When a burglary suspect bailed out of his car and took off on foot in northwest Oklahoma City earlier this year, pursuing police officers alerted their dispatcher. The dispatcher checked a computer screen that showed a detailed map of the area and the real time location of all the police vehicles in the vicinity. Each vehicle was quickly positioned around the area, sealing off the escape route, police Lt. Wade Gourley said. It was all accomplished over what Oklahoma City officials are boasting as the world's largest Wi-Fi "mesh” network. That means that every city public safety vehicle is tied together on a wireless Internet protocol network that blankets a 555-square-mile area with Wi-Fi coverage. It's the same technology that broadcasts Wi-Fi over a home network, but this one uses five types of encryption to ensure it is secure from intruders. In fact, each city fire or police vehicle is in itself a moving wireless router that can broadcast on the network and serve as a Wi-Fi access point if another part of the network is disabled, said Mark Meier, information technology director for the city. City officials conducted a show-and-tell demonstration of the technology on the east side of City Hall on Tuesday, but it's not the whiz-bang gadgetry that is the key to the success of the network, Meier said. It's the improvement of the public safety network that provides a coordinated communication between divisions and even other communities, he said. What matters, he said, is the improved communication for public safety officers and their willingness to embrace the technology.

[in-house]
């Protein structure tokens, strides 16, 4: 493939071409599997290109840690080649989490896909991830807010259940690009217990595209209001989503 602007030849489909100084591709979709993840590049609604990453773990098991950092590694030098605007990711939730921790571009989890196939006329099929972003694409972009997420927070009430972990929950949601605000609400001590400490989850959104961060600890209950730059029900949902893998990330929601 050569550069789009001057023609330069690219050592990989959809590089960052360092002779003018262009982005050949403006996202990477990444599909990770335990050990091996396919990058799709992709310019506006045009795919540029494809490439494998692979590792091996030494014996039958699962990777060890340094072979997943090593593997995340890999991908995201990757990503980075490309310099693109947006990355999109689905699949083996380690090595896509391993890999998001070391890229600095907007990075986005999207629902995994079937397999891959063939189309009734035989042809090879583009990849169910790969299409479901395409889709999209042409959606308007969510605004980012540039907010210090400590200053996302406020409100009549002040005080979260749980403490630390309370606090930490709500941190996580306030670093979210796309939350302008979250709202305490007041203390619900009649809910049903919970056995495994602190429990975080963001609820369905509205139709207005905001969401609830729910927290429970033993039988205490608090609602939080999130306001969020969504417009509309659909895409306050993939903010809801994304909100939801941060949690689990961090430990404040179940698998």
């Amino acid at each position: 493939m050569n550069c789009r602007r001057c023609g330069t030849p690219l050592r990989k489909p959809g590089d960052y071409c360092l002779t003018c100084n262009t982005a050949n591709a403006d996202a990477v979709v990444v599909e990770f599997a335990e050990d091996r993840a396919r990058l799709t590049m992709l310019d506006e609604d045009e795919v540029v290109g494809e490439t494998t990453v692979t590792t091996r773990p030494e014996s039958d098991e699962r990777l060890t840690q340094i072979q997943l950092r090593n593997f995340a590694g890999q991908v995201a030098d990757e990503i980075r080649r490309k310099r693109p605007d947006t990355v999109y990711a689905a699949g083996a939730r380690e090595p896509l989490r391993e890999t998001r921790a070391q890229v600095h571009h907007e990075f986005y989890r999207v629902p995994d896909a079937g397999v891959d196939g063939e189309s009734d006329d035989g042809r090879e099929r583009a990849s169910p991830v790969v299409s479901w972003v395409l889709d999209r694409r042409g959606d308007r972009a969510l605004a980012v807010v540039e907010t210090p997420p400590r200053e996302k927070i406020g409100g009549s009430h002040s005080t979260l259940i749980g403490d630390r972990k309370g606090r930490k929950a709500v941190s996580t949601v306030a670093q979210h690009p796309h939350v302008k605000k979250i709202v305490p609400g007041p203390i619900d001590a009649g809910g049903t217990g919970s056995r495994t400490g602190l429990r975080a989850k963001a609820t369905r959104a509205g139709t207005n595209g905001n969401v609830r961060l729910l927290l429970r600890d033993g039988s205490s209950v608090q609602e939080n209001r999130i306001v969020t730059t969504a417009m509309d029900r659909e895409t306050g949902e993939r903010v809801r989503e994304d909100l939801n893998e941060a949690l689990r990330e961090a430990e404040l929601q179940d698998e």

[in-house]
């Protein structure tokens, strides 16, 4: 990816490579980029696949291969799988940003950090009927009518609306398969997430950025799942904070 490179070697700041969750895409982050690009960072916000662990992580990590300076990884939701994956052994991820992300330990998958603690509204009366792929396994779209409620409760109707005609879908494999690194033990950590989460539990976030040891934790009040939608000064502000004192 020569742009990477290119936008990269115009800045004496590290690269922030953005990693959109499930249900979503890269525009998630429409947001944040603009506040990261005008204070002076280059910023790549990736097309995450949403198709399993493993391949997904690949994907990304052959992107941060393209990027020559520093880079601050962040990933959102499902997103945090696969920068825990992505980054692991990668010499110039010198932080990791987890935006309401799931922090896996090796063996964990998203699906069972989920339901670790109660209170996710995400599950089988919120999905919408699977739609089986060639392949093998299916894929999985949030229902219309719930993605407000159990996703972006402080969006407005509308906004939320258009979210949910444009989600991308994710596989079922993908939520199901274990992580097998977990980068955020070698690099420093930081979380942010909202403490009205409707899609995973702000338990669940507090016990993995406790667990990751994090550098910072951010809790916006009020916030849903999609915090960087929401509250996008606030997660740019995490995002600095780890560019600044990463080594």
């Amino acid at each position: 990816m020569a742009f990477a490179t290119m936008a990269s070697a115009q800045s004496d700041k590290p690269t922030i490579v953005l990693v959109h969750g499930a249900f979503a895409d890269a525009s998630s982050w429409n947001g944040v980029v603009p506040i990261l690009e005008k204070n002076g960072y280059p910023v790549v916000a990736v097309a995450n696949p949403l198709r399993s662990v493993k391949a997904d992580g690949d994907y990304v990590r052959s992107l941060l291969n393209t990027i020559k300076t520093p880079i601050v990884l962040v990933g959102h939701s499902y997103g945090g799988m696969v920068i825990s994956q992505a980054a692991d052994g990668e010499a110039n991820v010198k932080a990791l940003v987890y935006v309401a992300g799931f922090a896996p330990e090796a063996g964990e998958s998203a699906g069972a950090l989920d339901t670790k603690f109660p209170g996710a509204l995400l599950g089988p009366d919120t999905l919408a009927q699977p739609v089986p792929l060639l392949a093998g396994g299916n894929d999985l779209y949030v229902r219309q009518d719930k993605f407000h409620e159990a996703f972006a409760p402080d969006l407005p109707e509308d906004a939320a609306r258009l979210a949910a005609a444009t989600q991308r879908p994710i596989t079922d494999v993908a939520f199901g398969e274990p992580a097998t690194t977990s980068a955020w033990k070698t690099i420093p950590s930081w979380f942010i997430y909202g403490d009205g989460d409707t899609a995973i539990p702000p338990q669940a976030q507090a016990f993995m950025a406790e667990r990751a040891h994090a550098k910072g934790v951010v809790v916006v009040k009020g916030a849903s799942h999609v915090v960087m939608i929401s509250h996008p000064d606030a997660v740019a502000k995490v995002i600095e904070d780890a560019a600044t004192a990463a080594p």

Network aims to deliver faster response timesThe network has been live for about 18 months, long enough to show that the heavily encrypted network is secure and that it has worked with few glitches, Meier said. It was built using technology provided by Tropos Networks at a cost of about $5 million. On Tuesday, firefighters, police officers and even city building inspectors demonstrated the capabilities of their in-car and laptop computers to pinpoint vehicles and locations, identify suspects and fill out crucial forms on the fly. "Our only true limitation to this is our own imagination,” said Fire Capt. Jim Kruta as he demonstrated the computer in the cab of a fire vehicle. "What citizens are going to see is our response times are going to be lowered.” Oklahoma City has earned acclaim for creating a technologically advanced network for public safety, Mayor Mick Cornett said. "There is a national perception that we are on the front edge,” Cornett said. "But you would be fooling yourselves if you don't see this as an evolving technology. You need to be as sure as you can be but things change. What this is going to be like five years from now is anybody's guess.”
Battalion Chief Glenn Clark looks at a computer screen in the cab of an Oklahoma City fire truck. Each fire and police unit operated by the city is part of the city's new public safety Wi-Fi network. Photo provided by Zach Nash of the city of Oklahoma City